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Hawaiian Volcanoes: From Source to Surface

Chapman logo In 2012, the USGS Hawaiian Volcano Observatory (HVO) marked its 100th anniversary with a number of special events, one of which was "Hawaiian Volcanoes: From Source to Surface," a Chapman Conference convened by the American Geophysical Union in August.

Scientists from around the world—including many from HVO and the University of Hawaiʻi—gathered on Hawaiʻi Island to review past, present, and future research on how Hawaiian volcanoes work, with focus on magma origin, ascent, and storage; eruptions; volcano monitoring; and questions still to be answered about Hawaiian volcanism.

These topics were addressed through 20 keynote presentations, 13 short talks, numerous poster presentations, and 4 field trips. Slides and audio files of the conference presentations are posted on UH-Hilo's Hawaiian Volcanoes: From Source to Surface website.

Keynote presentations and short talks provided by current and former HVO scientists included:

  • HVO: It's first 100 years of advancing volcanology
  • Growth of the Island of Hawaiʻi: Deep-water perspectives
  • Effusive and explosive cycles at Kīlauea: What do they mean?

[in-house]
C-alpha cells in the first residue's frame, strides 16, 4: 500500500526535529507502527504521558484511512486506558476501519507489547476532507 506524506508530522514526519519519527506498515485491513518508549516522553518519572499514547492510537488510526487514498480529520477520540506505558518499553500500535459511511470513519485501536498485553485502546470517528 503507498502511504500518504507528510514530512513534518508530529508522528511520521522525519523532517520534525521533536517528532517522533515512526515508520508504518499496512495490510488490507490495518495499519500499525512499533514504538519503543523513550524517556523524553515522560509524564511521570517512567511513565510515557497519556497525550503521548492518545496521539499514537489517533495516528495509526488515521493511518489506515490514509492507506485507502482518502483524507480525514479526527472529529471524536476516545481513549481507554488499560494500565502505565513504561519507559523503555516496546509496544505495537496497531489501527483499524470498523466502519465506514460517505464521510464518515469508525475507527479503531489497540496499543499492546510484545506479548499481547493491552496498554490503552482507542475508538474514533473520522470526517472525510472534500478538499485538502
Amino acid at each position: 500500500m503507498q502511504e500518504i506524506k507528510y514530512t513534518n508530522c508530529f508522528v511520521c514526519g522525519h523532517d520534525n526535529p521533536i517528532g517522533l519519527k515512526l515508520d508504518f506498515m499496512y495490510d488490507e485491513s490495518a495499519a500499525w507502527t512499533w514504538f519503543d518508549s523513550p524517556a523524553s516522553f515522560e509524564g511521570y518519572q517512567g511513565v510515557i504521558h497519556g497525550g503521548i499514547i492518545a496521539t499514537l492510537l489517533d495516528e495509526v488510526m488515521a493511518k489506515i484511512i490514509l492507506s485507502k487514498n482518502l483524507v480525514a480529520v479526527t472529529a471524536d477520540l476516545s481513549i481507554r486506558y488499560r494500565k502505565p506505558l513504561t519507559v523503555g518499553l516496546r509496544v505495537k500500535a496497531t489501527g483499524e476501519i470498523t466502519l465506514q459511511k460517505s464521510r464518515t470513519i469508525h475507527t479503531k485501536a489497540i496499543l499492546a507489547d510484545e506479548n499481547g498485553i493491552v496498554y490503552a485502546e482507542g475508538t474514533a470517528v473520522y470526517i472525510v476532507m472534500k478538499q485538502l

• A 200-year look at Hawaiian volcanism—the last and the next 100 years
  • Eruptive processes revealed by variations in Kīlauea gas release
  • Does activity at Kīlauea influence eruptions at Mauna Loa?
  • Ultra-energetic, jet-like eruption at Kīlauea: The Kulanaokuaiki-3 tephra
Posters presented by HVO scientists during the conference included:
  • Degassing highlights during the 2011-2012 eruptive activity at Kīlauea Volcano, Hawaiʻi
  • Kīlauea's magma plumbing system
  • Petrologic evidence for a large, actively convecting summit magma chamber within Kīlauea Volcano
  • A background of seismic anisotropy at Kīlauea Volcano and changes associated with the summit eruptive vent


 

More Volcano Information from HVO and Beyond

Earthquake seismogramReport a felt earthquake to HVO using this form.
More USGS Volcano Web sites

Volcano WatchCurrent issue of Volcano Watch essay, written weekly by USGS scientists.
National Park ServiceHawaiʻi Volcanoes National Park, home to HVO. Find visitor information and resources here. Graphic: Kids DoorVolcanoes for kids, from the Volcano World website.
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How Hawaiian Volcanoes Work

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Last modification: 19 April 2013 (pnf)